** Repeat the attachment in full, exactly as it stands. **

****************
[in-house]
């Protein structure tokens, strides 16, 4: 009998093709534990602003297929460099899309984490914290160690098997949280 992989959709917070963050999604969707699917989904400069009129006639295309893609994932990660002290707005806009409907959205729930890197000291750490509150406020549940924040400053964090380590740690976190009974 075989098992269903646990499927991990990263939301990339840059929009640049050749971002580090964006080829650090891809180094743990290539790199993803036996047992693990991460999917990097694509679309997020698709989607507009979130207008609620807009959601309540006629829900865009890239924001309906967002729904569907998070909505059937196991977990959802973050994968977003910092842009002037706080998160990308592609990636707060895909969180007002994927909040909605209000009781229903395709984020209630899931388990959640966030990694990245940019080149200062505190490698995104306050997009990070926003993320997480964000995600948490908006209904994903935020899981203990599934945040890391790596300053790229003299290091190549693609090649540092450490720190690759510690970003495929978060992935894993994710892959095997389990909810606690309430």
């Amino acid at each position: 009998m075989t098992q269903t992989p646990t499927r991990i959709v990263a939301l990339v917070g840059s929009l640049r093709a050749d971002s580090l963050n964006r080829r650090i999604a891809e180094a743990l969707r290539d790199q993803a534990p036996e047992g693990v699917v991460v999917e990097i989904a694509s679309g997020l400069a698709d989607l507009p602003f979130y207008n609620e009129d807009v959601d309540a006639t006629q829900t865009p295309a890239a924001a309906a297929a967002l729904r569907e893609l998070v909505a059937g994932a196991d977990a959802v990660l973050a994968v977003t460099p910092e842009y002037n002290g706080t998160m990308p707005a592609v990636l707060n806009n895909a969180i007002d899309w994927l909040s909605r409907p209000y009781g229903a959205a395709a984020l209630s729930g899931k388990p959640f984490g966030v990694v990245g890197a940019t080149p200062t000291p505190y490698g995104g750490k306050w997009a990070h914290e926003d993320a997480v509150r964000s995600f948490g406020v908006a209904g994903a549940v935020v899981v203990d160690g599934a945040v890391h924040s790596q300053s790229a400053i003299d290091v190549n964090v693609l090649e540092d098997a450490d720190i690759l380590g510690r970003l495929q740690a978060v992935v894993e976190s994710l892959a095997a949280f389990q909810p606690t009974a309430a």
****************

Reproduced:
[in-house]
């Protein structure tokens, strides 16, 4: 009998093709534990602003297929460099899309984490914290160690098997949280 992989959709917070963050999604969707699917989904400069009129006639295309893609994932990660002290707005806009409907959205729930890197000291750490509150406020549940924040400053964090380590740690976190009974 075989098992269903646990499927991990990263939301990339840059929009640049050749971002580090964006080829650090891809180094743990290539790199993803036996047992693990991460999917990097694509679309997020698709989607507009979130207008609620807009959601309540006629829900865009890239924001309906967002729904569907998070909505059937196991977990959802973050994968977003910092842009002037706080998160990308592609990636707060895909969180007002994927909040909605209000009781229903395709984020209630899931388990959640966030990694990245940019080149200062505190490698995104306050997009990070926003993320997480964000995600948490908006209904994903935020899981203990599934945040890391790596300053790229003299290091190549693609090649540092450490720190690759510690970003495929978060992935894993994710892959095997389990909810606690309430």
């Amino acid at each position: 009998m075989t098992q269903t992989p646990t499927r991990i959709v990263a939301l990339v917070g840059s929009l640049r093709a050749d971002s580090l963050n964006r080829r650090i999604a891809e180094a743990l969707r290539d790199q993803a534990p036996e047992g693990v699917v991460v999917e990097i989904a694509s679309g997020l400069a698709d989607l507009p602003f979130y207008n609620e009129d807009v959601d309540a006639t006629q829900t865009p295309a890239a924001a309906a297929a967002l729904r569907e893609l998070v909505a059937g994932a196991d977990a959802v990660l973050a994968v977003t460099p910092e842009y002037n002290g706080t998160m990308p707005a592609v990636l707060n806009n895909a969180i007002d899309w994927l909040s909605r409907p209000y009781g229903a959205a395709a984020l209630s729930g899931k388990p959640f984490g966030v990694v990245g890197a940019t080149p200062t000291p505190y490698g995104g750490k306050w997009a990070h914290e926003d993320a997480v509150r964000s995600f948490g406020v908006a209904g994903a549940v935020v899981v203990d160690g599934a945040v890391h924040s790596q300053s790229a400053i003299d290091v190549n964090v693609l090649e540092d098997a450490d720190i690759l380590g510690r970003l495929q740690a978060v992935v894993e976190s994710l892959a095997a949280f389990q909810p606690t009974a309430a």